Seizures associated with alcohol intake: to abstain or not to abstain that is the question

A reader of my blog wrote in to me. As has been the trend, I try to answer each and every question though lately I have to admit I have fallen back in this quest mostly due to constraint of time. I promise to be more timely in my replies going forward.

 

Here is his question. My answer to it follows:

 

HI, I was 21 when I had a seizure, following a weekend long music festival and drinking heavily and consuming amphetamines. Had about 5 or 6 following this up to the age of 25, mostly following drinking heavily and sometimes consuming amphetamines and/or diazepam. Have not taken any illegal substances since and now in my 30′s. Still drink regularly. No seizures and spent a few years taking a very low dose-100/200mg of epilim chrono(sodium valporate). Have not taken medication for 4 yrs approx. A junior doctor told me(while the consultant had left the room to fetch something) that he had studied this for his theses and it was very common for young adult males to “develop” seizures but assured me I would grow out of it, which appears so far(touch wood) to be true. Is there any truth in this? Is my case prob related to drink/illegal substance misuse?

 

S

 

 

Brain diseases reply:

 

Dear S,

Thank you for writing in to me at www.braindiseases.wordpress.com. I shall answer your question to me in a unique way. Here we go.

 

As a neurologist with interest in epilepsy I frequently encounter patients with history similar to yours. After a night of heavy drinking (usually different types of alcohol are consumed over a short course of time), at times along with other illicit drugs such as cocaine, amphetamines and more commonly prescription drugs such as Xanax and Valium (diazepam), lo and behold the person is witnessed to have a generalized convulsion soon there after (either that night itself or early next morning). The first encounter these patients have with the health care system is in the ER to which they present or are brought to by the EMS for evaluation. Now imagine that you are a physician in the ER and evaluate such a patient in the middle of the night. You are pressed for time. What shall be your assessment and plan? You shall order a few basic blood tests and a CT scan of the brain. CT scan comes back normal and the basic labs are normal too. Most of the times these patients are discharged from the ER after starting them on an anticonvulsant  (sodium valproate, phenytoin (Dilantin) and levetiracetam (Keppra) are the most commonly chosen drugs) with advice to follow up with a neurologist like me.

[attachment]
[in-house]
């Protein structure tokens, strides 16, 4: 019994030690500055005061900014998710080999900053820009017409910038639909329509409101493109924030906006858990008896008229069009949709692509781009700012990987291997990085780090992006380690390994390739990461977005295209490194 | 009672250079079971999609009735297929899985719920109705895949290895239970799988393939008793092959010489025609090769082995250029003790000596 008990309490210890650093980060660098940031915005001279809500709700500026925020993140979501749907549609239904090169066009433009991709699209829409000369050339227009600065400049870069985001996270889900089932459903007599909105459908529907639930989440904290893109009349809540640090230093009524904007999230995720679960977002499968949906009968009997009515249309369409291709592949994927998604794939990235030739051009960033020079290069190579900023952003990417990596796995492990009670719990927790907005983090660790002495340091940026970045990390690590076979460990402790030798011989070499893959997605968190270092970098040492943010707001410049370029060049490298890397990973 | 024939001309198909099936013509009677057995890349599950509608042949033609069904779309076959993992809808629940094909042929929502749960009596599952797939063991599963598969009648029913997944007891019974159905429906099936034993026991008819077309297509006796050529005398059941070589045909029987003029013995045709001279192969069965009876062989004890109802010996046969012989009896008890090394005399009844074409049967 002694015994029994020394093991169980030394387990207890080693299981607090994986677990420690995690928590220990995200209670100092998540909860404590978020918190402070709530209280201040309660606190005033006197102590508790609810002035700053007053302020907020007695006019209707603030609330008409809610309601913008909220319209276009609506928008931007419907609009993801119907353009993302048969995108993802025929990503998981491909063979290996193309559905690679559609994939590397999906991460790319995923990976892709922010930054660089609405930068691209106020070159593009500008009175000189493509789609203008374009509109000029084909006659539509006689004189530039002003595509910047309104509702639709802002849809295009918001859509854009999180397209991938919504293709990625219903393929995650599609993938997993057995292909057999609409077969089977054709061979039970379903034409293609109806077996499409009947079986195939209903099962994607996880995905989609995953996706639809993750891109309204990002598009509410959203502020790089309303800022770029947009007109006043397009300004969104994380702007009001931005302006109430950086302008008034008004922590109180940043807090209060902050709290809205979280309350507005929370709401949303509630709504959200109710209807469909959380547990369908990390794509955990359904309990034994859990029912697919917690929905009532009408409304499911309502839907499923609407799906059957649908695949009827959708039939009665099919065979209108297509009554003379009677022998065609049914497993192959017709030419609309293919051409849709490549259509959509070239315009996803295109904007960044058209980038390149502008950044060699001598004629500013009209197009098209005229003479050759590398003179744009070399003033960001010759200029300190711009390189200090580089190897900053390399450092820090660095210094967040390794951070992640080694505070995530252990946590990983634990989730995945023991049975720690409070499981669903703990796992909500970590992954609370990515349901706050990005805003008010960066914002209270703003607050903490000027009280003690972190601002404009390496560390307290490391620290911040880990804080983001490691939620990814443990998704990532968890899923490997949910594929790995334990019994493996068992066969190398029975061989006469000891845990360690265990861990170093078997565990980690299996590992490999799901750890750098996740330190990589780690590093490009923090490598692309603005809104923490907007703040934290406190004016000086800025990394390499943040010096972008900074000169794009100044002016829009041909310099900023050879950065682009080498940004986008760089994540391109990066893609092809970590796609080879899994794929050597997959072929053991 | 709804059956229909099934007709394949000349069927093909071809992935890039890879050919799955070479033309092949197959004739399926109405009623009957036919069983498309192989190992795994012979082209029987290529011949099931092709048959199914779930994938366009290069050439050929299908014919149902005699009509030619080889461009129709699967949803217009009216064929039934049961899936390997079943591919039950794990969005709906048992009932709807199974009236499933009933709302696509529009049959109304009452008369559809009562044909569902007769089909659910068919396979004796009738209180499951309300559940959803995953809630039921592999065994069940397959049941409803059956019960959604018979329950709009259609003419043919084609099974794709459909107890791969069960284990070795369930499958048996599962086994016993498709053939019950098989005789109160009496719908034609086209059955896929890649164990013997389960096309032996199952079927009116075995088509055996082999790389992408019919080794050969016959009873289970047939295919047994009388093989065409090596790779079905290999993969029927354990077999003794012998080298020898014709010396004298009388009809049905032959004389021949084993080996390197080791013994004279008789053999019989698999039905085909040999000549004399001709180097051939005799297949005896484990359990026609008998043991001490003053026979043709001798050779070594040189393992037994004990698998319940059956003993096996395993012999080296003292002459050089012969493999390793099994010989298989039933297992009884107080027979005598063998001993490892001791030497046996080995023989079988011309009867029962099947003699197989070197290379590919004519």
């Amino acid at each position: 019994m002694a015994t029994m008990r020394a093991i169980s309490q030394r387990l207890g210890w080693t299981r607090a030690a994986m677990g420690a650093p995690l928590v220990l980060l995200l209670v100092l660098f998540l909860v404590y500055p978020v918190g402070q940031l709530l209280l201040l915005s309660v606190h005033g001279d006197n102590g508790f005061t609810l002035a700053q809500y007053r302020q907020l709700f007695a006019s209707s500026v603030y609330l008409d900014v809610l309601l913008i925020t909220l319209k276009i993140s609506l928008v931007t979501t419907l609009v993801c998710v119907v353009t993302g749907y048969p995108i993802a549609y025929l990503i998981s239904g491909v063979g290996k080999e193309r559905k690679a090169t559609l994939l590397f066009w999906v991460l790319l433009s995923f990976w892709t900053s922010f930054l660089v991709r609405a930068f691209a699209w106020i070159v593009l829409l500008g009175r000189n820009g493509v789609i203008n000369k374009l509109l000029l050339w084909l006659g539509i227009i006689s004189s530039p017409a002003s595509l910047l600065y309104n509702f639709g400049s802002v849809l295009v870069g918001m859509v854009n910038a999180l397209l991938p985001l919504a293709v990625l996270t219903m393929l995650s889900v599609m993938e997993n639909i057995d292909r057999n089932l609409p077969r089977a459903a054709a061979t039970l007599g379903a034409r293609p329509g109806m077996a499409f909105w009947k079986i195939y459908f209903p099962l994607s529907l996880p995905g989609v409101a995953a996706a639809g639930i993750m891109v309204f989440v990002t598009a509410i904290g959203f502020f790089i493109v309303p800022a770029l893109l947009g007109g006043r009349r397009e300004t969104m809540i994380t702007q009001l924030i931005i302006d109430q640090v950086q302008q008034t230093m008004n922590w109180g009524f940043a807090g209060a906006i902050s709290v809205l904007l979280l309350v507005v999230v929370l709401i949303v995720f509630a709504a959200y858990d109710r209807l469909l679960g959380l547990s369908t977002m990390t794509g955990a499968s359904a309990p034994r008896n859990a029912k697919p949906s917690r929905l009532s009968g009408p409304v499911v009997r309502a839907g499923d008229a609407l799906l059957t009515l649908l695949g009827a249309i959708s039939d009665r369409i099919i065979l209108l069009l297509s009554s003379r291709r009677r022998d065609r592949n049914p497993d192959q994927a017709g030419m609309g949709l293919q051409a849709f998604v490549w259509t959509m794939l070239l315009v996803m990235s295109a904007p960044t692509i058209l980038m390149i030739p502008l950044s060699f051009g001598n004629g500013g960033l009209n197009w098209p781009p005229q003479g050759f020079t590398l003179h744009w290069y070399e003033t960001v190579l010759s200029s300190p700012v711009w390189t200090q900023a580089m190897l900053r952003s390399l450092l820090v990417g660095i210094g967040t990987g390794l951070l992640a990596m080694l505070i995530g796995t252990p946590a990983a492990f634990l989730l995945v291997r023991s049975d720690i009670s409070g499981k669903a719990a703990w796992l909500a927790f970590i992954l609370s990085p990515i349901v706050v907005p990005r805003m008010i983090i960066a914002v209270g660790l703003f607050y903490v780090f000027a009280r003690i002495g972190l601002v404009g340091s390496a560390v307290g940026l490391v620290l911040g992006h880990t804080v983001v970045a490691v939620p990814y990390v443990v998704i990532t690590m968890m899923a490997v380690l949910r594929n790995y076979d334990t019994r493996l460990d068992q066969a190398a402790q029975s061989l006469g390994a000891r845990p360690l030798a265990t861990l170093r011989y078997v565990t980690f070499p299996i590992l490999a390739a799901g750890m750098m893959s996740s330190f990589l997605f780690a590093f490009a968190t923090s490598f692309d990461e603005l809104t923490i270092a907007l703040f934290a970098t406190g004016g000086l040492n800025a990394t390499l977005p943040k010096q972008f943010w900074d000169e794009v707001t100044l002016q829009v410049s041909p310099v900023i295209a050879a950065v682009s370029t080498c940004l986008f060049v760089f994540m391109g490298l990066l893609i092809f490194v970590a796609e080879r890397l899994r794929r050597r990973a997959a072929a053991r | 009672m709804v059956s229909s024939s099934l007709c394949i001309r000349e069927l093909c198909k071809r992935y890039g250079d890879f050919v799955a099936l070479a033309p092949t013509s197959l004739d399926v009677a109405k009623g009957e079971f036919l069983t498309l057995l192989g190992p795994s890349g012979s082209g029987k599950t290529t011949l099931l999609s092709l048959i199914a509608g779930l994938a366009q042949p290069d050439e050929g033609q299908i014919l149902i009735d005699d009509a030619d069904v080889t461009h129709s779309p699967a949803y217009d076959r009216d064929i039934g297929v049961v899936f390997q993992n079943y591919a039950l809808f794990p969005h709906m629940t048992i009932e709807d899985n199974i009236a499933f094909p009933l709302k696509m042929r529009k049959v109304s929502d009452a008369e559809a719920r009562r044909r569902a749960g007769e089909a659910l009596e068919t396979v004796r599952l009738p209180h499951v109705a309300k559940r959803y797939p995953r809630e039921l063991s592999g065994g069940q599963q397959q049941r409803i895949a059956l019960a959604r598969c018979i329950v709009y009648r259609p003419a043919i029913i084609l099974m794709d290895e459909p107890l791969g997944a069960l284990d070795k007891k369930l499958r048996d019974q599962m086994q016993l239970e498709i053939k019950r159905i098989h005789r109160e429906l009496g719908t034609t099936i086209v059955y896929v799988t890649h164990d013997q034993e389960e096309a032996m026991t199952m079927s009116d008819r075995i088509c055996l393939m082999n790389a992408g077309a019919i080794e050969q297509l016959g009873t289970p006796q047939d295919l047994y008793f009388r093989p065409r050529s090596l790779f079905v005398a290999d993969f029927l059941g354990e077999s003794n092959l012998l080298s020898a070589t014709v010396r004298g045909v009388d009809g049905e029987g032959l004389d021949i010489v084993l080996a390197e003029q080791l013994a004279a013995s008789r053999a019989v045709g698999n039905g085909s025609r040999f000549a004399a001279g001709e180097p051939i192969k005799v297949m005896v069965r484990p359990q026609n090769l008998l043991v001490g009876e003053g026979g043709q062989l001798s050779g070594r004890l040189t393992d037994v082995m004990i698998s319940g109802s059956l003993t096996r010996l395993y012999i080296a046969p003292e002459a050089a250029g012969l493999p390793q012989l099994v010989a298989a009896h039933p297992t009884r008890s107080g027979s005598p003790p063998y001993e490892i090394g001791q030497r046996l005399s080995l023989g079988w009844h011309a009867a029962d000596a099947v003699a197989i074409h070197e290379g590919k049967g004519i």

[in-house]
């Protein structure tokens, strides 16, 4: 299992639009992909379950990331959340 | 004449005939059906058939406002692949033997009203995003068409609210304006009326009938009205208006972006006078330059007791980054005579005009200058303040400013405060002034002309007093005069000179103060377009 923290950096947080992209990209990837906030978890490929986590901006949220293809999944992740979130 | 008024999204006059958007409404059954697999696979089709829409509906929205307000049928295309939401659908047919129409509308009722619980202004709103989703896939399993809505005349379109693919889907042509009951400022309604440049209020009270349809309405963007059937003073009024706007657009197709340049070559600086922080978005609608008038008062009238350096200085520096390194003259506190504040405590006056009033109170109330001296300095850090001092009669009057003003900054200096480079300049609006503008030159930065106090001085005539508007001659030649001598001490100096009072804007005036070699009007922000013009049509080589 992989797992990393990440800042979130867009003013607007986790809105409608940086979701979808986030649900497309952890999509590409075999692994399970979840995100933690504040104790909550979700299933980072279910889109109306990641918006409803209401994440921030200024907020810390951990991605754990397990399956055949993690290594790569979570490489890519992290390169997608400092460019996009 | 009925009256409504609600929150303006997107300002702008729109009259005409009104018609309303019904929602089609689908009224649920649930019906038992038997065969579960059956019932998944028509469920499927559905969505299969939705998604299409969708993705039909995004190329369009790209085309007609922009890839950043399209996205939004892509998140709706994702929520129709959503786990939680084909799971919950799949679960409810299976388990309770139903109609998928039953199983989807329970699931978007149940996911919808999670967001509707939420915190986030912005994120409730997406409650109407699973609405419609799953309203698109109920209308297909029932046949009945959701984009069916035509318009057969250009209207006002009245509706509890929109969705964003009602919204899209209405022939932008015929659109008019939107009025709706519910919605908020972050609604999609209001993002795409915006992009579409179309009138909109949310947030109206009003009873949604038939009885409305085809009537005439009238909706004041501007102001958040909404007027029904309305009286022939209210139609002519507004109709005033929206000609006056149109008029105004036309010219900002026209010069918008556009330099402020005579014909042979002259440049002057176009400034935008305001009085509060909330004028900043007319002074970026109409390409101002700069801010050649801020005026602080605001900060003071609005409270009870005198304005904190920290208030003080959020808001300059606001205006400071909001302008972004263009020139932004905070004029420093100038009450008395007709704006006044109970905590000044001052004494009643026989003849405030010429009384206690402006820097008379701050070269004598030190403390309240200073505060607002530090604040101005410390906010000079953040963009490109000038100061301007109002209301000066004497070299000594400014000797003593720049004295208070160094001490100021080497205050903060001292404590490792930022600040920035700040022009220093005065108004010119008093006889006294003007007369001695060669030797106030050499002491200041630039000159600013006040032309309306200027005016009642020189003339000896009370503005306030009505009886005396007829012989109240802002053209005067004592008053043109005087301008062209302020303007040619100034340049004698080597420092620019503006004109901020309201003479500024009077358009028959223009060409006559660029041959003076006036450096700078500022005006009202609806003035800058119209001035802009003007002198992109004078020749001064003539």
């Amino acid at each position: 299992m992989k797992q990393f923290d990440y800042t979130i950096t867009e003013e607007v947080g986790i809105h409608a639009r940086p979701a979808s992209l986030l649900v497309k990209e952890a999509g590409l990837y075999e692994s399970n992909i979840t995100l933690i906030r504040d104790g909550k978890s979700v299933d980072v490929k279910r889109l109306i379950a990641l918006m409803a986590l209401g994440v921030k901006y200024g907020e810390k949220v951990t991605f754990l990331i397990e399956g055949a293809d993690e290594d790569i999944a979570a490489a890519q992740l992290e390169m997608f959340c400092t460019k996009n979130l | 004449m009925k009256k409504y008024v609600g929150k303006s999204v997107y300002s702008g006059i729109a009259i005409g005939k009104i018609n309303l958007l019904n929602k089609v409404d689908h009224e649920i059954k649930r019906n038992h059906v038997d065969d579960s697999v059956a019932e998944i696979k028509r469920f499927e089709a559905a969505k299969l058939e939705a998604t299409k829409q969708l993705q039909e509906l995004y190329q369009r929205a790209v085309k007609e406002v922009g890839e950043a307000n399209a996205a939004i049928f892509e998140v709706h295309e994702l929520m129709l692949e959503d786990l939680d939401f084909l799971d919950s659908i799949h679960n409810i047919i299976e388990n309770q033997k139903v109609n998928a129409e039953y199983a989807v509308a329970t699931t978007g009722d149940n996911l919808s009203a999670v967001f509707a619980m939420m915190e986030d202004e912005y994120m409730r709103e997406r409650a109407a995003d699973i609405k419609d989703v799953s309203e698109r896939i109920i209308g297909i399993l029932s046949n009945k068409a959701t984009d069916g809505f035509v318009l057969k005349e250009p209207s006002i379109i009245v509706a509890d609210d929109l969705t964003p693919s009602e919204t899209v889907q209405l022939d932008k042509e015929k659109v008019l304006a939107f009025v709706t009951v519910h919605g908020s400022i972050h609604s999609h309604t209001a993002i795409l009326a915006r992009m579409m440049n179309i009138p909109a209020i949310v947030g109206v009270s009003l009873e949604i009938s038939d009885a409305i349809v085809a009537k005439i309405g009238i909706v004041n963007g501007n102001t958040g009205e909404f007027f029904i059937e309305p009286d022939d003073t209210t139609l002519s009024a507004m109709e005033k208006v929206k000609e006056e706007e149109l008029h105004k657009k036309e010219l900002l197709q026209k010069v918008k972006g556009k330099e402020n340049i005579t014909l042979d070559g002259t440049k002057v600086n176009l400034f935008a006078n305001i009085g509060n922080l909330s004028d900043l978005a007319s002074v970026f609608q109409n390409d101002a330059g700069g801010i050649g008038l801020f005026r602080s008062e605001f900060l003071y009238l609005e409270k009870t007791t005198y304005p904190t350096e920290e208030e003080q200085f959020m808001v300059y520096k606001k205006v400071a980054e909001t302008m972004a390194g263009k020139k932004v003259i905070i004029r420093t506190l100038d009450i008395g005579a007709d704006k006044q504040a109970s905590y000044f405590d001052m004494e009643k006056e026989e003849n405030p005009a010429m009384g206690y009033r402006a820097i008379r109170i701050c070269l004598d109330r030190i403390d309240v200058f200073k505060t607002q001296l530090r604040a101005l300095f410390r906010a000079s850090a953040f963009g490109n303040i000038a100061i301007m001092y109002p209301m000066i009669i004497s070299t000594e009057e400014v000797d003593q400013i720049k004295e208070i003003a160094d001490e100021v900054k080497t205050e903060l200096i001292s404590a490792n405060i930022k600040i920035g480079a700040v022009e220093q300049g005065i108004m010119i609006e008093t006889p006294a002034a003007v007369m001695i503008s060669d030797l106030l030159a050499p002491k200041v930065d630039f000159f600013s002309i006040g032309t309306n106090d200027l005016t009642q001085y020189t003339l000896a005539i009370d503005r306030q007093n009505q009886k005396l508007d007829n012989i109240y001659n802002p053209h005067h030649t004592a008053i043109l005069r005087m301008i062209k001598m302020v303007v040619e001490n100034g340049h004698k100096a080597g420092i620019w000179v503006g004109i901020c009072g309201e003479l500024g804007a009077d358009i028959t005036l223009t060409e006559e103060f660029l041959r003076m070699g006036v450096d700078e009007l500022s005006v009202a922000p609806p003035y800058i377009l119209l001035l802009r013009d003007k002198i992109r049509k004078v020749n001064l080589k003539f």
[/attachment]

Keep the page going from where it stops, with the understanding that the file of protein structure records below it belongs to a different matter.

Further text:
Now you may think that this “case” is closed but that is a fallacy.

 

Many questions remain unanswered:

 

  1. Was the seizure indeed induced by alcohol and the combination of illicit drugs? How sure are we of this fact? :  if this is indeed a seizure induced by alcohol and illicit drug use then surely the patient does not need an anticonvulsant drug. If he stops drinking/binging and stops illicit drug use he shall not have any more seizures.
  2. How long should the anticonvulsant medication continue?
  3. Can he drink a “little” amount or is alcohol completely off the bargaining table? Does he have to abstain for life?
  4. Who was the actual culprit—alcohol alone Vs alcohol in excess Vs alcohol and illicit drug combination Vs illicit drug by itself?
  5. Does the patient have an underlying seizure disorder (tendency to have seizure/ underlying epilepsy) and that alcohol/illicit drug combo was just the fuse. Such a patient of course shall warrant treatment with an anticonvulsant. Again more questions: which anticonvulsant and for how long? Does he need to be treated for life? If he takes an anticonvulsant can he again start drinking?

 

There is no one right answer to the above questions. No one size fits all model here. The answer to each has to be personalized to the patient at hand. Fortunately to answer the above questions as a neurologist I do not need expensive tests. All I need to do is to spend time with the patient and get a thorough history. In some cases I may order an electroencephalogram (EEG).

 

The rest is easy. Hope you found my answers insightful.

 

Nitin Sethi, MD

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